Obviously, for the development of the business you need to build a network with great flexibility, and network segmentation allows you to achieve it. However, increasing flexibility can complicate all levels of the system, and as a result, increase the cost of operations and stretch them over time. Automation solves this problem.
Network management should take into account three main stages of the service life cycle: creation, activation and lead time:
• Creation of new services or customization of existing ones with a minimum time to market - allows, if necessary, to break down the solution into components and quickly create, execute and verify services and segments.
• Activation of the service with a minimum TTC - allows you to automatically activate the service in the shortest possible time.
• Lead time - providing the user with the capabilities requested by him, monitoring the operation of the service and SLA, adapting to changing conditions, ensuring the scaling of new services, each of which should be fully automated.
The advantages of network segmentation, in which each segment has its own capabilities, are supported by two levels of management functionality. One level is responsible for services and products, including B2B. Another layer is responsible for network segmentation as such. This is clearly shown in the following figure. Innovative offers can be created by combining the functionality of different layers, where one segment will have low performance and high latency, and the other - high performance and low latency. Each innovative proposal will include a set of characteristics such as SLAs, business policies, and control functions within the segment.
Management of the service life of a service includes the development and creation of different types of network segments and services, as well as their activation, taking into account the specific needs of users, monitoring work and upgrading (if necessary). This requires a plan. It indicates which components need to be installed, which functions to activate, which configurations to create, which resources to manage.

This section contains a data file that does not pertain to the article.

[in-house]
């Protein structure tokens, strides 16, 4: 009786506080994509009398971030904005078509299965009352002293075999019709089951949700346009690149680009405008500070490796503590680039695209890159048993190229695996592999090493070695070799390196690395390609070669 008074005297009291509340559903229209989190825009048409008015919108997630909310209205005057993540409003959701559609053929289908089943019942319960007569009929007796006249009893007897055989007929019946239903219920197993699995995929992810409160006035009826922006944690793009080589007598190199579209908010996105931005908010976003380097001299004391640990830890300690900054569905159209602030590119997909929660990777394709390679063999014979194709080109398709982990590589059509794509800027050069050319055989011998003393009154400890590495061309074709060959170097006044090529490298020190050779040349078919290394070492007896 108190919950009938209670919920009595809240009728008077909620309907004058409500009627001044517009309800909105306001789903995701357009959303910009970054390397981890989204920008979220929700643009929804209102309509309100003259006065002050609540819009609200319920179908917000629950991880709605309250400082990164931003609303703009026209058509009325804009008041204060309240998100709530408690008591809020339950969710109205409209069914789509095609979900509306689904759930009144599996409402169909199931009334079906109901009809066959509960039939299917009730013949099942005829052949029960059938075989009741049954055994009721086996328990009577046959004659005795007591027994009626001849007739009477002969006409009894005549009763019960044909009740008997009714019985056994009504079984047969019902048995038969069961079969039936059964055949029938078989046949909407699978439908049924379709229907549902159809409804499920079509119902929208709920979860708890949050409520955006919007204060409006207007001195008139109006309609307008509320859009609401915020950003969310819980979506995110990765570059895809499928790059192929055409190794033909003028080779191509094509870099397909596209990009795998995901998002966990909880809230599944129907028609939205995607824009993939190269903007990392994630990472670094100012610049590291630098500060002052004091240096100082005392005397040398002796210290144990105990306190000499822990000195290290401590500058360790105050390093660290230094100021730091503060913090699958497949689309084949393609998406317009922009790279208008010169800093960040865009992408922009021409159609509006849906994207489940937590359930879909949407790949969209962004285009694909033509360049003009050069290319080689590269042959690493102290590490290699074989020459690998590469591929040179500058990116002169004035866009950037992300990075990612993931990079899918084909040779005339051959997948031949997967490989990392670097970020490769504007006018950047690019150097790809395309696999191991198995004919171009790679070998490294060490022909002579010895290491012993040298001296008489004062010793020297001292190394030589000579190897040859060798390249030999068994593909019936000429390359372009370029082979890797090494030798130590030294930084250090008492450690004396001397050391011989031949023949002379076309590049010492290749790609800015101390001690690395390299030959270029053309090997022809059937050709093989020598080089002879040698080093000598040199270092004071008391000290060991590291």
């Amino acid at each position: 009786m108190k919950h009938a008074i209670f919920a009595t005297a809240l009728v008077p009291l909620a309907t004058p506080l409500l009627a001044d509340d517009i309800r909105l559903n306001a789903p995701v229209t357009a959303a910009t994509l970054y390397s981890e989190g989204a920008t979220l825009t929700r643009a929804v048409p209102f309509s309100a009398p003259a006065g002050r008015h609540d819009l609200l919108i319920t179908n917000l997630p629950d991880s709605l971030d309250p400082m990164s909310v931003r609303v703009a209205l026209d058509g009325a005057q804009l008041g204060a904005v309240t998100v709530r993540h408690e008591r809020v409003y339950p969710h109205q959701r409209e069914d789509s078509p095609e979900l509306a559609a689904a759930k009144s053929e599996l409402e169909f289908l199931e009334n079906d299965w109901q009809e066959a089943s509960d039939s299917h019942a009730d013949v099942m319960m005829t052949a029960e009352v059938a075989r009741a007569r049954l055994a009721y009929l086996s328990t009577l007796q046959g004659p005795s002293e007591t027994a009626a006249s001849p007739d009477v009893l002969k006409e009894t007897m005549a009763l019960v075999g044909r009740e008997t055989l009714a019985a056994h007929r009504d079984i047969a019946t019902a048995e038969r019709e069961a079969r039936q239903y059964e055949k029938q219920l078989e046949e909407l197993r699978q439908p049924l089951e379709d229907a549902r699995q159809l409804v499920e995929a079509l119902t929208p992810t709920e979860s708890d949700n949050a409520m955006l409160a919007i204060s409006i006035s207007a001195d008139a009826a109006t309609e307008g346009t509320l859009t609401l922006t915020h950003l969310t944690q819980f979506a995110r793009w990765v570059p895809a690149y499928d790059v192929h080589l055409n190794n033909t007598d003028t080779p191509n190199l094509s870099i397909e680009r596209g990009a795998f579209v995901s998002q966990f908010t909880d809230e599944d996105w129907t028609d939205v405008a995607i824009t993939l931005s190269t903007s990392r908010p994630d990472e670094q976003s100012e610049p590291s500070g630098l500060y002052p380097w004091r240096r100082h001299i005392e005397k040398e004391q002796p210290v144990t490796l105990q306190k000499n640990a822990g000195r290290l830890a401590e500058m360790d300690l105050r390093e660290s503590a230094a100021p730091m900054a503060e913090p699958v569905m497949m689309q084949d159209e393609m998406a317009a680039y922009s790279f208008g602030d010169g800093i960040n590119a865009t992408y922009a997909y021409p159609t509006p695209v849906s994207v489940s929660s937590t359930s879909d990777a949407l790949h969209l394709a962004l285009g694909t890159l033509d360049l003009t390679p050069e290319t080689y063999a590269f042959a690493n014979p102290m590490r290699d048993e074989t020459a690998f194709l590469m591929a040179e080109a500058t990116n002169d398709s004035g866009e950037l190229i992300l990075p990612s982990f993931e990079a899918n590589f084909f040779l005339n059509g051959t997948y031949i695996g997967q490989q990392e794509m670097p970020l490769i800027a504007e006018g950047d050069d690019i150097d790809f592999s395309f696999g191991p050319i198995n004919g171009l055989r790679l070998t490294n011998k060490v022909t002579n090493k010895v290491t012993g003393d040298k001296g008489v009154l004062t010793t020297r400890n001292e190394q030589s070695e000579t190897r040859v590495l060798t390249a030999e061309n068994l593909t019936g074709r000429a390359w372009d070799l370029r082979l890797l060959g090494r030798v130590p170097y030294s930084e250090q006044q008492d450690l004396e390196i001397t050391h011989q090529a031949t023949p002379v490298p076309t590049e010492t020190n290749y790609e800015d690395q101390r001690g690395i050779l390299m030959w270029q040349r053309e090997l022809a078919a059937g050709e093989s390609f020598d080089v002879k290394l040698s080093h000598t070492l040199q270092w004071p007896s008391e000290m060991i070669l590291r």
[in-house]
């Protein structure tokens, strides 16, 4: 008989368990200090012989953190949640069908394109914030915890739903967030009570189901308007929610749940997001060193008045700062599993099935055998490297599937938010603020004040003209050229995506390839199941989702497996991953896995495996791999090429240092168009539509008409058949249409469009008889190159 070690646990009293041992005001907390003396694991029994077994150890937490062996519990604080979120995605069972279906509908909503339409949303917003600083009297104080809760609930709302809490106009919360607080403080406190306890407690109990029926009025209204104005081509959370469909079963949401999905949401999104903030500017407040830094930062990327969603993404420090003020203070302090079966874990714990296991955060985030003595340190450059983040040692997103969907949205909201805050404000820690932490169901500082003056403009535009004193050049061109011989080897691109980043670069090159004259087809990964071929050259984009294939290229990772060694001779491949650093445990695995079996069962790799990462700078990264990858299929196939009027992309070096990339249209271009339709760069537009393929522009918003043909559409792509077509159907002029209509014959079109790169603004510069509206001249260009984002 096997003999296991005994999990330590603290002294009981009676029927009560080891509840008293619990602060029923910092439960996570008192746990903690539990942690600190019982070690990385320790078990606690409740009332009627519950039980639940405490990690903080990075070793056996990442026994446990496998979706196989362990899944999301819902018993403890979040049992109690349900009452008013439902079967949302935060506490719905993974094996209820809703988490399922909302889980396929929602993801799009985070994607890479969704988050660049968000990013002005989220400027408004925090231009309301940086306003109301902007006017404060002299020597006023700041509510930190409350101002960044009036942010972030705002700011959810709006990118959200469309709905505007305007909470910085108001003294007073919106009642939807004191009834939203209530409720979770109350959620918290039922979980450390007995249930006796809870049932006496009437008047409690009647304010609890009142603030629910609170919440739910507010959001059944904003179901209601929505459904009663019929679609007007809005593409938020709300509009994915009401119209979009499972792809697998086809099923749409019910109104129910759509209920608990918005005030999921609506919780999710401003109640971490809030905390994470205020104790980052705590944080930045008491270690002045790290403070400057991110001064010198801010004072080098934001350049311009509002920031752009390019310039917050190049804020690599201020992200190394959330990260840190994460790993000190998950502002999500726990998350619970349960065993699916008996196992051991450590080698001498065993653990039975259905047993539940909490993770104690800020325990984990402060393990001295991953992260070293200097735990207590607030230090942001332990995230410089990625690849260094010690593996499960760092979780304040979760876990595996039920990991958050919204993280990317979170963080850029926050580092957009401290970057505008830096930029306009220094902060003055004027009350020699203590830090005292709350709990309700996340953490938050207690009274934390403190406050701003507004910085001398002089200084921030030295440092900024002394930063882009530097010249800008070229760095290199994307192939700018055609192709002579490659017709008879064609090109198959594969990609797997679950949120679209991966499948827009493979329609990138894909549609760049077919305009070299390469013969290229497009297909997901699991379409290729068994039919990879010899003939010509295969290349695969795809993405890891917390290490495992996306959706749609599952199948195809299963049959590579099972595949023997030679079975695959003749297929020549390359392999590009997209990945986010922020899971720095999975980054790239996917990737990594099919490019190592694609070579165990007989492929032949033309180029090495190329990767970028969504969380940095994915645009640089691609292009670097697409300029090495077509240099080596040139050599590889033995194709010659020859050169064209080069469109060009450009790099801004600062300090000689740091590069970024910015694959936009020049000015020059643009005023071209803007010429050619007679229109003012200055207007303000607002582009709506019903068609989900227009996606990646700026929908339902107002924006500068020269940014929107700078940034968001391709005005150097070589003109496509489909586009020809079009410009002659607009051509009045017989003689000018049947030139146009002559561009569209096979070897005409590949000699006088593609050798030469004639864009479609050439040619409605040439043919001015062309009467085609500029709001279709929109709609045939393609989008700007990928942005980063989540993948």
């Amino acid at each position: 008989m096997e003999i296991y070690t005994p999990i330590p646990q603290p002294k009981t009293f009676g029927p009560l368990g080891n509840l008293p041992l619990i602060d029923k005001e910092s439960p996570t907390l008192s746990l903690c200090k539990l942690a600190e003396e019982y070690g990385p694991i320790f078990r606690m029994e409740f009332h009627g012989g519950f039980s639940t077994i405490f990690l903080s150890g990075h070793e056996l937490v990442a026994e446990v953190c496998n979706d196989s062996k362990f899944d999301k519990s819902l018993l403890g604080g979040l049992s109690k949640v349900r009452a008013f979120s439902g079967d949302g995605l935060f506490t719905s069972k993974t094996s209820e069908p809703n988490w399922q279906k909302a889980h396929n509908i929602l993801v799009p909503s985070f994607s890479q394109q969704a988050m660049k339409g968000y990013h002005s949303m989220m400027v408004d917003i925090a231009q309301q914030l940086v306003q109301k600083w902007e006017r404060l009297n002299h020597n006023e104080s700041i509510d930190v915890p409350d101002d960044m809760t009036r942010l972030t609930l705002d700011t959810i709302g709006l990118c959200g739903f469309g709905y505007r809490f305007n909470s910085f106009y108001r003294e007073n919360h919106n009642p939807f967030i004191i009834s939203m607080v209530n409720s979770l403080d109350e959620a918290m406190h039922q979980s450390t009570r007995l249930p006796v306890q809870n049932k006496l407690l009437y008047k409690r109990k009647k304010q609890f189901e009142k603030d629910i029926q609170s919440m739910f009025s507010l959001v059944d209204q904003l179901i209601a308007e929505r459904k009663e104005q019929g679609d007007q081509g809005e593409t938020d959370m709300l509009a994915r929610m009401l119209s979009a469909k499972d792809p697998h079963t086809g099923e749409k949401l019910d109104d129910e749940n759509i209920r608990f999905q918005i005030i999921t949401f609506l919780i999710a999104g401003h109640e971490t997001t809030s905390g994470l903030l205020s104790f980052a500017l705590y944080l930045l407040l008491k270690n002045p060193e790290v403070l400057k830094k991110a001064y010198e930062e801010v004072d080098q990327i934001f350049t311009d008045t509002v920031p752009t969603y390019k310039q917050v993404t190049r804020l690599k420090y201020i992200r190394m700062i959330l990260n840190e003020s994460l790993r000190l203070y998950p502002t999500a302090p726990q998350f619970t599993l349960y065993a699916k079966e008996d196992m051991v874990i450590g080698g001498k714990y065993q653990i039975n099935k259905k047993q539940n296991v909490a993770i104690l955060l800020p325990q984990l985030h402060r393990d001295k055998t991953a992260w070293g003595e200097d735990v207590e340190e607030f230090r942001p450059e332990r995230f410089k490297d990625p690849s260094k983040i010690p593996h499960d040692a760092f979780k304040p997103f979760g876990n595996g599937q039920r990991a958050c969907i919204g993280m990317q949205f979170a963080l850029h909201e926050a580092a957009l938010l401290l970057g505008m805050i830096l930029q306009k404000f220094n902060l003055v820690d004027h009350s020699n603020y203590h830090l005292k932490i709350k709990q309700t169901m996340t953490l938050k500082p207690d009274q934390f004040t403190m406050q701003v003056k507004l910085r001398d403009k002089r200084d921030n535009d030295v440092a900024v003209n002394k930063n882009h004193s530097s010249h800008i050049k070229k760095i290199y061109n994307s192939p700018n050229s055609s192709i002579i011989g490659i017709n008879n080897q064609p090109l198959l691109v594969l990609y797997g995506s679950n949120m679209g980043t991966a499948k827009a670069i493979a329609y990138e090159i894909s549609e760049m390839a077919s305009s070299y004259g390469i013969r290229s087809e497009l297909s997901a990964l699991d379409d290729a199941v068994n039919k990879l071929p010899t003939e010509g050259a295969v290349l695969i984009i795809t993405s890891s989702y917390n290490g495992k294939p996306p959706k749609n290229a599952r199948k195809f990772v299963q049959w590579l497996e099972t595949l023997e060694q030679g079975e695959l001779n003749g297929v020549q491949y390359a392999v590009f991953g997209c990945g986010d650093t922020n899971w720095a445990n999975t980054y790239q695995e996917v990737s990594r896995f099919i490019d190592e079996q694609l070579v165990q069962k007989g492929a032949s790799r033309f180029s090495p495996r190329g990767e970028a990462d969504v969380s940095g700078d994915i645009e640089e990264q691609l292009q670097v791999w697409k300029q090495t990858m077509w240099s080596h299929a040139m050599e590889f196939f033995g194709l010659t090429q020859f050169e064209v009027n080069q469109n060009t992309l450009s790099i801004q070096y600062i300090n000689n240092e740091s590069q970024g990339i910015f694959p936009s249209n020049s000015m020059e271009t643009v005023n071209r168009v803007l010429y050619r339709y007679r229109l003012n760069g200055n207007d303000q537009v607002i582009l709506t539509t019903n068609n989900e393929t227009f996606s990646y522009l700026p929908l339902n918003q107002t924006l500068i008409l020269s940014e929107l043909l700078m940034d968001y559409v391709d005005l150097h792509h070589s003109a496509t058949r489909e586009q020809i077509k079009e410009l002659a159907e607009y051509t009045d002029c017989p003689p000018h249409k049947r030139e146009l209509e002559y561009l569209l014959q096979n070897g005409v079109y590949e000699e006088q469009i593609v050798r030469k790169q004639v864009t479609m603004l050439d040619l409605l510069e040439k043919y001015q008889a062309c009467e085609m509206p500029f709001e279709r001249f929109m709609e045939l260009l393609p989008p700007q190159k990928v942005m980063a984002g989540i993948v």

To launch a new service, a new network segment is created or, in some cases, the configuration of the existing one is changed. The segment can be independently managed or cover other resources, including both traditional (for example, EPC) and new types of architecture (for example, separation of control levels and user data). Network segments can have management functions, some of which can be controlled by the operator, and some by the user. The control layer uses several systems and interfaces that allow you to create and configure resources. At the same time, flexibility plays a key role in the automation and orchestration of the system, and is achieved, for example, through the use of plug-ins.
Virtualization, network programmability and 5G use cases will completely change the approach to designing and deploying networks. Network resources will never be grouped vertically again, instead, they will be located in different parts of the network, in close proximity to the location of users.
The 5G core network will have a high degree of flexibility, which will allow serving a wide range of needs of new business models, providing support for a variety of access technologies, as well as the work of a wide variety of services and devices.
Minimizing the costs of operators and industries depending on network connectivity is the most important task that needs to be addressed when designing a flexible and dynamic network core. The main role will be played by SDN and NFV technologies, cloud technologies and analytical systems. A flexible backbone network and integrated network segmentation will add value to networks built on the basis of a common infrastructure.
This concludes the first chapter of the story about 5G. Next time we will talk about 5G transport networks and how to ensure their flexibility through the use of SDN technologies.